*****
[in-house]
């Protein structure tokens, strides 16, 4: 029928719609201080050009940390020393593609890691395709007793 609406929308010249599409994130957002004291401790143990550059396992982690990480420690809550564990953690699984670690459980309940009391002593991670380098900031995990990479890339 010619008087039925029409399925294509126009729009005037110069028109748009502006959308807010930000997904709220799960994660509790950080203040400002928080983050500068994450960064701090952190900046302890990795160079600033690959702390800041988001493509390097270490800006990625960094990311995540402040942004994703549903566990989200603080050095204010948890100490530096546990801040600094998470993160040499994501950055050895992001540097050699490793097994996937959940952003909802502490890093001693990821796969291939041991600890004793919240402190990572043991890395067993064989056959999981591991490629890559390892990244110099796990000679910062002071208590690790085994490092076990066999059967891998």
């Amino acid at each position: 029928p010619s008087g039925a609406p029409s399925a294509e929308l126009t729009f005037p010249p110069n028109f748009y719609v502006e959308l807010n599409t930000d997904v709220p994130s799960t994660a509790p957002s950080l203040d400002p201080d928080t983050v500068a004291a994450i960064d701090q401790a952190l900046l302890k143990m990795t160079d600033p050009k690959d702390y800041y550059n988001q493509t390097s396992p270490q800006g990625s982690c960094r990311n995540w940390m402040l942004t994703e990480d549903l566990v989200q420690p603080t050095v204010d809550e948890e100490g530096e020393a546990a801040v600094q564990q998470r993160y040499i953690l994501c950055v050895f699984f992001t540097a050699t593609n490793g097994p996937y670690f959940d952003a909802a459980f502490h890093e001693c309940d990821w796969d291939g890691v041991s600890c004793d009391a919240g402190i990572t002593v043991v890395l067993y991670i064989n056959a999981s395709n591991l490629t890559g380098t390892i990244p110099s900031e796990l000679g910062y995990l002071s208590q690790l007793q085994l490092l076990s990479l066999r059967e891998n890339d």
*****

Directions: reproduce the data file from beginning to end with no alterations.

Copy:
[in-house]
């Protein structure tokens, strides 16, 4: 029928719609201080050009940390020393593609890691395709007793 609406929308010249599409994130957002004291401790143990550059396992982690990480420690809550564990953690699984670690459980309940009391002593991670380098900031995990990479890339 010619008087039925029409399925294509126009729009005037110069028109748009502006959308807010930000997904709220799960994660509790950080203040400002928080983050500068994450960064701090952190900046302890990795160079600033690959702390800041988001493509390097270490800006990625960094990311995540402040942004994703549903566990989200603080050095204010948890100490530096546990801040600094998470993160040499994501950055050895992001540097050699490793097994996937959940952003909802502490890093001693990821796969291939041991600890004793919240402190990572043991890395067993064989056959999981591991490629890559390892990244110099796990000679910062002071208590690790085994490092076990066999059967891998």
């Amino acid at each position: 029928p010619s008087g039925a609406p029409s399925a294509e929308l126009t729009f005037p010249p110069n028109f748009y719609v502006e959308l807010n599409t930000d997904v709220p994130s799960t994660a509790p957002s950080l203040d400002p201080d928080t983050v500068a004291a994450i960064d701090q401790a952190l900046l302890k143990m990795t160079d600033p050009k690959d702390y800041y550059n988001q493509t390097s396992p270490q800006g990625s982690c960094r990311n995540w940390m402040l942004t994703e990480d549903l566990v989200q420690p603080t050095v204010d809550e948890e100490g530096e020393a546990a801040v600094q564990q998470r993160y040499i953690l994501c950055v050895f699984f992001t540097a050699t593609n490793g097994p996937y670690f959940d952003a909802a459980f502490h890093e001693c309940d990821w796969d291939g890691v041991s600890c004793d009391a919240g402190i990572t002593v043991v890395l067993y991670i064989n056959a999981s395709n591991l490629t890559g380098t390892i990244p110099s900031e796990l000679g910062y995990l002071s208590q690790l007793q085994l490092l076990s990479l066999r059967e891998n890339d």